Say hello to the newest member of the surfing tribe, The Intrepid Kook.
The intrepid kook has arrived and he or she is here to stay. The intrepid kook might be from landlocked Germany, waist-high Italy, the Swiss Alps, mediterranean Spain, a waveless coast in Canada, England or Scandinavia. Tired of predictable old Europe, they thirst for adventure, excitement, beauty, nature, to get ‘off the beaten track,’ and prove to themselves and - more importantly - others, that they are not just another cog in the machine. They are different. They are unique. They are…an individual.
The intrepid kook risks death, travelling for days through abject poverty, across treacherous roads, dodging bandits and Islamic extremists, and suffering multiple bouts of dysentry to arrive at the most obscure surf destination they could find on Wannasurf.com. Only to sit on the shoulder and watch other people get barrelled.
In years gone by the intrepid kook went overland in Afghanistan, hiked the Himalayas, hitchhiked the Aussie outback, found enlightenment in Rishikesh, or trailblazed the Cambodian pancake trail. Then they saw a youtube clip of Joel Parkinson or Bruce Irons cruising through an endless green tunnel of joy. Nothing that looks that easy could be that difficult, they wrongly assumed, missing the fact Parko is a World Champ with decades of deeply honed muscle memory that allows him to effortlessly thread ten feet and 18 seconds worth of Indian Ocean juice over an incredibly shallow reef where one mistake will see your back or your face ripped off, around 20 hours transit from the nearest first world medical service. Did I mention that footage was slowed down to two-thirds its normal speed?
‘Surfing Indonesia’ has become an extension of the South-East Asian pancake trail, alongside tubing in Laos and the humble Cambodian brothel. On a fairly cooking and consequential day at Supersuck I counted around 50 people in the water though the same ten or 15 getting every set. The rest were mostly spectating. There was a chick from Switzerland, surfers from Germany, Sweden, Spain, France and all the usual suspects from Australia, Brazil, NZ and the US. My neighbours in West Sumbawa were a German, an Argentinian and a Canadian from a waveless island. When an English man moved in he complained Lombok was “mushy brown waves and German surfers. It was just like England.”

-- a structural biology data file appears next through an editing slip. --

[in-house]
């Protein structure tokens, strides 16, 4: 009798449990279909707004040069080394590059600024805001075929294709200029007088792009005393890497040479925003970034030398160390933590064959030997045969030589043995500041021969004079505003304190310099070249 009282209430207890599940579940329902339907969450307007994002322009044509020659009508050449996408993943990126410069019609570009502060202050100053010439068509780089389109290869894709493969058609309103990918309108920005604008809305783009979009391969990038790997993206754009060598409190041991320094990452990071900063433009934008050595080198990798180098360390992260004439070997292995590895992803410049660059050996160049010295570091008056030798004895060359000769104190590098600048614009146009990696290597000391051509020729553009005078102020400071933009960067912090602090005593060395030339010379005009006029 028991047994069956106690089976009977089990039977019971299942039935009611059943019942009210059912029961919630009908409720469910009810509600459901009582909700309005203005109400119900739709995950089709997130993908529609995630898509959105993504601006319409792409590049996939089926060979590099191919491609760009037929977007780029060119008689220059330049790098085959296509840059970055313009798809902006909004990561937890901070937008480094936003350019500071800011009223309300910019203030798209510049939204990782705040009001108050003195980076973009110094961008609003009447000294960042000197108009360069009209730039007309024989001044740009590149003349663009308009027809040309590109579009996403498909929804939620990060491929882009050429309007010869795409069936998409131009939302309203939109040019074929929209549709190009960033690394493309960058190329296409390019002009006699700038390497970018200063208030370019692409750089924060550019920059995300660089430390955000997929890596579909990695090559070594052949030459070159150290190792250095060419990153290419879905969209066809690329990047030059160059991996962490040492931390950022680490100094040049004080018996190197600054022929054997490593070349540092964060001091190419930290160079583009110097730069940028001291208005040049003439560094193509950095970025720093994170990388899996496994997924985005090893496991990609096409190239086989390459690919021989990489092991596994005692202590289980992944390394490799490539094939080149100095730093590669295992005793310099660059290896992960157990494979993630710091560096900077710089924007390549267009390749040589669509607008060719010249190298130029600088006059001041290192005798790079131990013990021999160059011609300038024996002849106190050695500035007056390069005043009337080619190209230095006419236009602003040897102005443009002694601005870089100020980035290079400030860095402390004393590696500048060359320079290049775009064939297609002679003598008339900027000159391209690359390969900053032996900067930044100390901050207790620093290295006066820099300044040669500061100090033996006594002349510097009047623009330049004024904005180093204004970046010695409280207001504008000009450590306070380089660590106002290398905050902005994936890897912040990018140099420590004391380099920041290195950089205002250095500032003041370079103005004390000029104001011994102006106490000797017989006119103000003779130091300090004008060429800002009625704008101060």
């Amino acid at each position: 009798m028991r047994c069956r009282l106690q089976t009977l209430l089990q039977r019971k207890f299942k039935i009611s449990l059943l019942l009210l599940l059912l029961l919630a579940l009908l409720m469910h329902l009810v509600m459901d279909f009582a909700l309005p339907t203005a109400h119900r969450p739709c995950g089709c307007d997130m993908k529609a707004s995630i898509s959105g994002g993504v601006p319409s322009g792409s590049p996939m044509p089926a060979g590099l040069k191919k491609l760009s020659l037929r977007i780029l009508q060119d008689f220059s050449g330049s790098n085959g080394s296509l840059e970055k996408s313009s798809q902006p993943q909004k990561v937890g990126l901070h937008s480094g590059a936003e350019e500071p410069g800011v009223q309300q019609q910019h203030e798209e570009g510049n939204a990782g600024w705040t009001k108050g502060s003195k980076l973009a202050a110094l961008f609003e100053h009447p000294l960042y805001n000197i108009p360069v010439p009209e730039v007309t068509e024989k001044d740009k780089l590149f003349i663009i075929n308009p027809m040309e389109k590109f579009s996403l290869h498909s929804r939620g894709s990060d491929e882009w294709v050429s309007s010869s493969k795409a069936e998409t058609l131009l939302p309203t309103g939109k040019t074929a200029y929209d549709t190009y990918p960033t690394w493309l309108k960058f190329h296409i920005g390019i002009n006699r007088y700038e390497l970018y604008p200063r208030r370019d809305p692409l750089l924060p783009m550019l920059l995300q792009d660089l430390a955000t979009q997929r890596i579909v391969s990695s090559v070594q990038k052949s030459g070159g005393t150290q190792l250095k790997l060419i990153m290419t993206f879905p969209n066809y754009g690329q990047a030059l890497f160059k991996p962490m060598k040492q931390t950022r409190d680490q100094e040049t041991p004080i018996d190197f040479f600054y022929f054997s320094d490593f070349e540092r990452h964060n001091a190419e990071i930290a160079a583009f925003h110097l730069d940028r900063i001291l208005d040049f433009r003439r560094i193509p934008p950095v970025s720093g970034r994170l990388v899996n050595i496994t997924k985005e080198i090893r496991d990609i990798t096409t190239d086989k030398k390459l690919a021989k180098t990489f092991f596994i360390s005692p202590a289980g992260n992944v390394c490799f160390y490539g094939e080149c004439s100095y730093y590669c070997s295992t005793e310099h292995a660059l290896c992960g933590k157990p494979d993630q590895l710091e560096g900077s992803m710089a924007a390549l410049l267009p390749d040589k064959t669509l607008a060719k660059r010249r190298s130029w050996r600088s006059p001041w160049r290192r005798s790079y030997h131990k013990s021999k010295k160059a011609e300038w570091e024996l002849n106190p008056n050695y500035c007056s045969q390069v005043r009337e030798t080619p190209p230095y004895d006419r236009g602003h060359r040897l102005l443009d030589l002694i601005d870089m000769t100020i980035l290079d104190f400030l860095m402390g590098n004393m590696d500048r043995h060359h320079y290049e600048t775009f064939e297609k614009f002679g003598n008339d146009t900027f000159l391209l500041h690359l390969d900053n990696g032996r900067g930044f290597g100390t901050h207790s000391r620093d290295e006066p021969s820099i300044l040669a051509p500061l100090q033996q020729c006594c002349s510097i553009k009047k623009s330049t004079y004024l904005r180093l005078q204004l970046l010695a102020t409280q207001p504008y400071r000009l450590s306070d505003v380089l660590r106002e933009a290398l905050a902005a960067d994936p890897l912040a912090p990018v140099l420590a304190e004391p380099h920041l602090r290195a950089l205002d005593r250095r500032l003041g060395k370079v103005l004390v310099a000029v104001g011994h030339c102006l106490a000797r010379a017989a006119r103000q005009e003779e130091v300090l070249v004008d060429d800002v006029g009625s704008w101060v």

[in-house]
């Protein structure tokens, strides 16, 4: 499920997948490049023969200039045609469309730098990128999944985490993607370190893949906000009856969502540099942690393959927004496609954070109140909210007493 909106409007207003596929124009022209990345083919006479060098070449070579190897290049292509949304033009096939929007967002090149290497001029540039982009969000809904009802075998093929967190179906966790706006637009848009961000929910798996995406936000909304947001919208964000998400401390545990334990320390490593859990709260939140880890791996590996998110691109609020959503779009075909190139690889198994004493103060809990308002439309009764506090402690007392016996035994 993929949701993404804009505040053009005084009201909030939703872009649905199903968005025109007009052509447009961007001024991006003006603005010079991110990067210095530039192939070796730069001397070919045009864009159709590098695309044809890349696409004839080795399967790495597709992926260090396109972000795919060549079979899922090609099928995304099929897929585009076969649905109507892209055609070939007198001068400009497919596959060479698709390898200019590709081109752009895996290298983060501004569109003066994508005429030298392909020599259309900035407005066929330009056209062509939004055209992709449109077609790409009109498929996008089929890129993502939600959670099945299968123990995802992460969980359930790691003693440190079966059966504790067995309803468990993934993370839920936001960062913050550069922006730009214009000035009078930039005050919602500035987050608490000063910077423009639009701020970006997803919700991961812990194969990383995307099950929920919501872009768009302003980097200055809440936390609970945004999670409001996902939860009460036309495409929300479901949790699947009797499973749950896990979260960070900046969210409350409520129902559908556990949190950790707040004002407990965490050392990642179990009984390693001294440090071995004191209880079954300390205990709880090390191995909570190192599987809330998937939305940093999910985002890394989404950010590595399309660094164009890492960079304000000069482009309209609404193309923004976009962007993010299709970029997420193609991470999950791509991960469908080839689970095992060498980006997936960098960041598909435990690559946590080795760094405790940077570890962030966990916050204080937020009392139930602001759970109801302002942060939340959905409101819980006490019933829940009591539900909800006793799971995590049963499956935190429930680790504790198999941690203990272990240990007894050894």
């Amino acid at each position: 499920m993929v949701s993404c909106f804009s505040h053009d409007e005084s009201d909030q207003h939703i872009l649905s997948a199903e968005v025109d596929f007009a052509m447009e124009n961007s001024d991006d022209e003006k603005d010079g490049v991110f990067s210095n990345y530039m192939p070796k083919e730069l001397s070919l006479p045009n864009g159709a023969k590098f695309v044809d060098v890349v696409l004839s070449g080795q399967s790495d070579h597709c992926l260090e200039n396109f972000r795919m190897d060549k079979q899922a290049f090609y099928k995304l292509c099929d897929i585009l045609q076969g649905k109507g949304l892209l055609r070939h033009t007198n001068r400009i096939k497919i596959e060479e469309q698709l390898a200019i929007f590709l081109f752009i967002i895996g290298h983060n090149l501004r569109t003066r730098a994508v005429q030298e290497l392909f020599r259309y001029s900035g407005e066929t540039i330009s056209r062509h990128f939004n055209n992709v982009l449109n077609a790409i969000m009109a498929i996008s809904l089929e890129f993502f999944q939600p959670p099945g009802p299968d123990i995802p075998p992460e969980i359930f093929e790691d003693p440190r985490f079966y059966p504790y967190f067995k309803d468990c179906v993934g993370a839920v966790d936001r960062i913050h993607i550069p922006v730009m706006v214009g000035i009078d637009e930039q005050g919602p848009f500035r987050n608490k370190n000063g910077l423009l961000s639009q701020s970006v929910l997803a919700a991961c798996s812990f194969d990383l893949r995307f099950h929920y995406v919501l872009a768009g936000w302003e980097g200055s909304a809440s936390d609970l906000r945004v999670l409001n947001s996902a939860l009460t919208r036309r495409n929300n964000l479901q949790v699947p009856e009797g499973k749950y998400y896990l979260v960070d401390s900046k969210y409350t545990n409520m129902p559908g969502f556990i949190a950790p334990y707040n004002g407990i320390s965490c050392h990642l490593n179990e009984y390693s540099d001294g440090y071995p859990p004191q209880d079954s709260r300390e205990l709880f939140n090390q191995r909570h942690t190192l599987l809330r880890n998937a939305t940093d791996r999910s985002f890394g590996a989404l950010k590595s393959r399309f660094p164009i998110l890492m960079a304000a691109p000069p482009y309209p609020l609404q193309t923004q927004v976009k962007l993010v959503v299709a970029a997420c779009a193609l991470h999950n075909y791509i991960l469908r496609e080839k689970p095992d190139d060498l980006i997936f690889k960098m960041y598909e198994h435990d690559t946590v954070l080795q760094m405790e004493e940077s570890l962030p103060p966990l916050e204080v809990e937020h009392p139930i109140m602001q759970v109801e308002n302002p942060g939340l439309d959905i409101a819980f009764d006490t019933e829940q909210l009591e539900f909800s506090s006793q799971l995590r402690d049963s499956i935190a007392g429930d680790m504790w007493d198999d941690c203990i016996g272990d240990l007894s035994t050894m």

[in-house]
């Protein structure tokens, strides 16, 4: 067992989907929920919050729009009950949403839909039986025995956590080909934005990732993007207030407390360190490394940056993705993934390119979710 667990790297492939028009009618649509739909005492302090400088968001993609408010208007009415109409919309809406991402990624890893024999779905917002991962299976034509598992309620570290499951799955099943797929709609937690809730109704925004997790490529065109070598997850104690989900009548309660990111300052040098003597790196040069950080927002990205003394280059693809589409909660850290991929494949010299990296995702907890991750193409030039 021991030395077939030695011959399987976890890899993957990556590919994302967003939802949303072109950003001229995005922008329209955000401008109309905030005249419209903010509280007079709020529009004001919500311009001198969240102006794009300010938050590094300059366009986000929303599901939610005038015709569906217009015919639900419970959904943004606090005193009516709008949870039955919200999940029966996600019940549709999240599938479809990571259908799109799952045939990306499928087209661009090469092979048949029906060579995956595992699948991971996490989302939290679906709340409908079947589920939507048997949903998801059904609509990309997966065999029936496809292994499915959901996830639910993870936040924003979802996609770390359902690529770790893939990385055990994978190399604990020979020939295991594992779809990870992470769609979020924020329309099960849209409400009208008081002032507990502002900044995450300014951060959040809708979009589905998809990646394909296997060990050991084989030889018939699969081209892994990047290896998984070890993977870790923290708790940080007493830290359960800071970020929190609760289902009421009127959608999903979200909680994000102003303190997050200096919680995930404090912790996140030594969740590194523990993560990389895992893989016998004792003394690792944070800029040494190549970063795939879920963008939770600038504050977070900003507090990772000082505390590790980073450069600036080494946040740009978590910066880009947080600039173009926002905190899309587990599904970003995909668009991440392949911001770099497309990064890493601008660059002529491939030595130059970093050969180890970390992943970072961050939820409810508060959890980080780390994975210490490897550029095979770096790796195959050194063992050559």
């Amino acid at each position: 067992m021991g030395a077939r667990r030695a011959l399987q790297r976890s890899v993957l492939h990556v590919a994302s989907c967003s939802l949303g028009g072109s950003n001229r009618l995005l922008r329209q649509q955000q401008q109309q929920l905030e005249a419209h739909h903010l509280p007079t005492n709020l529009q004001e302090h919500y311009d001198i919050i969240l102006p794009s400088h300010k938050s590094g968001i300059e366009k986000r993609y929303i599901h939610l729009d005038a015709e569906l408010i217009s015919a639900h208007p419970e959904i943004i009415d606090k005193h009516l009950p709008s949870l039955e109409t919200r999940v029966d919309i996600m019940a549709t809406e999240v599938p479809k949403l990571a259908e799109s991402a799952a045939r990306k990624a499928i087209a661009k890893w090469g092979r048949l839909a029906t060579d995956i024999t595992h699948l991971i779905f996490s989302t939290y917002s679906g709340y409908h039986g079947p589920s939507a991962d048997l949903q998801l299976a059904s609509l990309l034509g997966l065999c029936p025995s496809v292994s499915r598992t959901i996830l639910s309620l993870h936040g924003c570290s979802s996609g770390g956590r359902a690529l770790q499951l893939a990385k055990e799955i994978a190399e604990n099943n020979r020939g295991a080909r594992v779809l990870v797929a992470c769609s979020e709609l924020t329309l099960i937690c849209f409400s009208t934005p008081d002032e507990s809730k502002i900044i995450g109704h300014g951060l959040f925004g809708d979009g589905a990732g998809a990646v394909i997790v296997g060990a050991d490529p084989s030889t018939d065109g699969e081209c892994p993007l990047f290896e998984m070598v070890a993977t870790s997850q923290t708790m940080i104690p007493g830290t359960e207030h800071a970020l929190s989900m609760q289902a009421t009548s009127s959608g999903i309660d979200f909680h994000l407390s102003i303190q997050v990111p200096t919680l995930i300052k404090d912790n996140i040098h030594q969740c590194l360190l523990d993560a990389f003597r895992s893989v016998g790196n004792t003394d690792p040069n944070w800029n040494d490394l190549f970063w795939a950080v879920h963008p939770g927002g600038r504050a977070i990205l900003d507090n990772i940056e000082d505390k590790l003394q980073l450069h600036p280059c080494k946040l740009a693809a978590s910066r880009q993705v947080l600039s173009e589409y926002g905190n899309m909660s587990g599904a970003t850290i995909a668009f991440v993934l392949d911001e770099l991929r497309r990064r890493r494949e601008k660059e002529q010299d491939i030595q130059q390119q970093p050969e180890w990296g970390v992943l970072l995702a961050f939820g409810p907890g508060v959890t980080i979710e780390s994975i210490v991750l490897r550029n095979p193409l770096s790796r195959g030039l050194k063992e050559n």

“Where are you from?” he then asked the German.
“Germany but I haven’t lived there for 20 years,” he replied, before giving the Englishmen a run down on all the surrounding spots, many of which were, I’d been told, fairly secret.
On a playful four foot morning at a nearby right wedge the Canadian suffered a suspected broken jaw after his board cracked him in the face (admittedly, this could happen to anyone) and the Englishmen returned with his board snapped in two. A local Sumbawan told me he’s seen a guy with his “face ripped off” after coming unstuck at Supersuck.
The flip side is the Intrepid Kook makes great company. If they’ve made it this far, chances are they’ve seen a thousand or more equally mind-blowing places around the world. Places which have broadened their minds, destroyed their ego, and made them one of the most real-world-educated people on the planet.
They also have none of the ego associated with the torturous, self-described ‘core’ types that dominate surfing. The ego that says because you got an equal or worse barrel than me, with poor bordering on ugly technique, you should sit at that table over there and not talk to me.
Fuck that guy. The Intrepid Kook is appreciative, humble, content, wide-eyed, and ready for adventure. Ritual humiliation has made their character strong. The nuances of this once tiny sub-culture, however, like keeping spots under your hat, or spending years building your skill set up on lesser waves before paddling out at the world class ones, is an issue we will need to confront at some point. Because the intrepid kook is not going anywhere. - Jed Smith